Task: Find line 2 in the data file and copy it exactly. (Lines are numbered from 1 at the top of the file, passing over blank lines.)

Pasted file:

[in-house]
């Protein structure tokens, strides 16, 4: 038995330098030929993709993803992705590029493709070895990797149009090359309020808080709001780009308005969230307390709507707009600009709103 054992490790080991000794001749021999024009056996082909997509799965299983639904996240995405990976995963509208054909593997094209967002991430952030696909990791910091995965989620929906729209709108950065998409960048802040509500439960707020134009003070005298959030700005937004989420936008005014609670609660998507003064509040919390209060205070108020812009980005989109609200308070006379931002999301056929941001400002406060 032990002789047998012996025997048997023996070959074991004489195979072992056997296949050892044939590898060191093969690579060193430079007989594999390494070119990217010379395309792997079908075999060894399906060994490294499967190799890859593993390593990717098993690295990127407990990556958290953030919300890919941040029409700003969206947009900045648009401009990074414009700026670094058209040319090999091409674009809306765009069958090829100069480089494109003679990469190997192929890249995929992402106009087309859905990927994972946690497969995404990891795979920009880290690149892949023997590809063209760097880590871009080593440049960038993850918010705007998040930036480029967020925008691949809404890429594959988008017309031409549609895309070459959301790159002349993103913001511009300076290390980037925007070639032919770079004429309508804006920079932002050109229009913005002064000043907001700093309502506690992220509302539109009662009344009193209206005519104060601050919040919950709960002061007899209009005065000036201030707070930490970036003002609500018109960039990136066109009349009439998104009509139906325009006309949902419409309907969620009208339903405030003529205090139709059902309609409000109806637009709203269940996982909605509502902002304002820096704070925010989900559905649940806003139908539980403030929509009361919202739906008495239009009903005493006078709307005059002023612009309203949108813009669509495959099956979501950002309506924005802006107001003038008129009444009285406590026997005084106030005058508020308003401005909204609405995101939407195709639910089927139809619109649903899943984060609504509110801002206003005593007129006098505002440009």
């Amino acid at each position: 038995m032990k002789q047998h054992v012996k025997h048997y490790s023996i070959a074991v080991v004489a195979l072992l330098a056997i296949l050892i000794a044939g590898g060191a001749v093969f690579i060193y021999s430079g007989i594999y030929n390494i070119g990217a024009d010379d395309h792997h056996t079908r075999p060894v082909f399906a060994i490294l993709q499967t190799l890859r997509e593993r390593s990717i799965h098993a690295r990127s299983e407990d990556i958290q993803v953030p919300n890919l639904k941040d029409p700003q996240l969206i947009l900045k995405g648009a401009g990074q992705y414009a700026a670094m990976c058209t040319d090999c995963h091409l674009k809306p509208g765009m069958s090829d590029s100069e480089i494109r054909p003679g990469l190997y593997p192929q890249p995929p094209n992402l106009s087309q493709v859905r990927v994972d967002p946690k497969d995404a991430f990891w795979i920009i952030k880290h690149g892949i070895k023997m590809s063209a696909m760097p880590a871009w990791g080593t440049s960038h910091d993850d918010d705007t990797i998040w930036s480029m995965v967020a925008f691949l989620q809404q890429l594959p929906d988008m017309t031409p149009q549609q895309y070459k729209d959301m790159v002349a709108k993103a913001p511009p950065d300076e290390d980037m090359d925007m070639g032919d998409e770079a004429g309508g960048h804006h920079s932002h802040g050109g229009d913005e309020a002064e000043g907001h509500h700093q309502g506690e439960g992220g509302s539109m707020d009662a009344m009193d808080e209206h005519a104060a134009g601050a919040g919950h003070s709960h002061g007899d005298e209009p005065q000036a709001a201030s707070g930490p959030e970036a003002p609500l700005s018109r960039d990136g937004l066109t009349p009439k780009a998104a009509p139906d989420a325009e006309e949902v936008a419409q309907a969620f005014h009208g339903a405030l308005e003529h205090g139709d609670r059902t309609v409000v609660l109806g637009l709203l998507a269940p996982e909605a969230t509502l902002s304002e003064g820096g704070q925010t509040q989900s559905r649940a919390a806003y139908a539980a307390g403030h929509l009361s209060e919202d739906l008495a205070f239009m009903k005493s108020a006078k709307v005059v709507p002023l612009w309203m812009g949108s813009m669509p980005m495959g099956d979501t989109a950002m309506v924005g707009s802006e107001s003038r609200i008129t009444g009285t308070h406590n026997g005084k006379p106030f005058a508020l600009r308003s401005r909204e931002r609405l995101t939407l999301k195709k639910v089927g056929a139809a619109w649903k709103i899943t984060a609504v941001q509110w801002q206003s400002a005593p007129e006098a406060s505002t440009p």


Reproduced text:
């Protein structure tokens, strides 16, 4: 038995330098030929993709993803992705590029493709070895990797149009090359309020808080709001780009308005969230307390709507707009600009709103 054992490790080991000794001749021999024009056996082909997509799965299983639904996240995405990976995963509208054909593997094209967002991430952030696909990791910091995965989620929906729209709108950065998409960048802040509500439960707020134009003070005298959030700005937004989420936008005014609670609660998507003064509040919390209060205070108020812009980005989109609200308070006379931002999301056929941001400002406060 032990002789047998012996025997048997023996070959074991004489195979072992056997296949050892044939590898060191093969690579060193430079007989594999390494070119990217010379395309792997079908075999060894399906060994490294499967190799890859593993390593990717098993690295990127407990990556958290953030919300890919941040029409700003969206947009900045648009401009990074414009700026670094058209040319090999091409674009809306765009069958090829100069480089494109003679990469190997192929890249995929992402106009087309859905990927994972946690497969995404990891795979920009880290690149892949023997590809063209760097880590871009080593440049960038993850918010705007998040930036480029967020925008691949809404890429594959988008017309031409549609895309070459959301790159002349993103913001511009300076290390980037925007070639032919770079004429309508804006920079932002050109229009913005002064000043907001700093309502506690992220509302539109009662009344009193209206005519104060601050919040919950709960002061007899209009005065000036201030707070930490970036003002609500018109960039990136066109009349009439998104009509139906325009006309949902419409309907969620009208339903405030003529205090139709059902309609409000109806637009709203269940996982909605509502902002304002820096704070925010989900559905649940806003139908539980403030929509009361919202739906008495239009009903005493006078709307005059002023612009309203949108813009669509495959099956979501950002309506924005802006107001003038008129009444009285406590026997005084106030005058508020308003401005909204609405995101939407195709639910089927139809619109649903899943984060609504509110801002206003005593007129006098505002440009």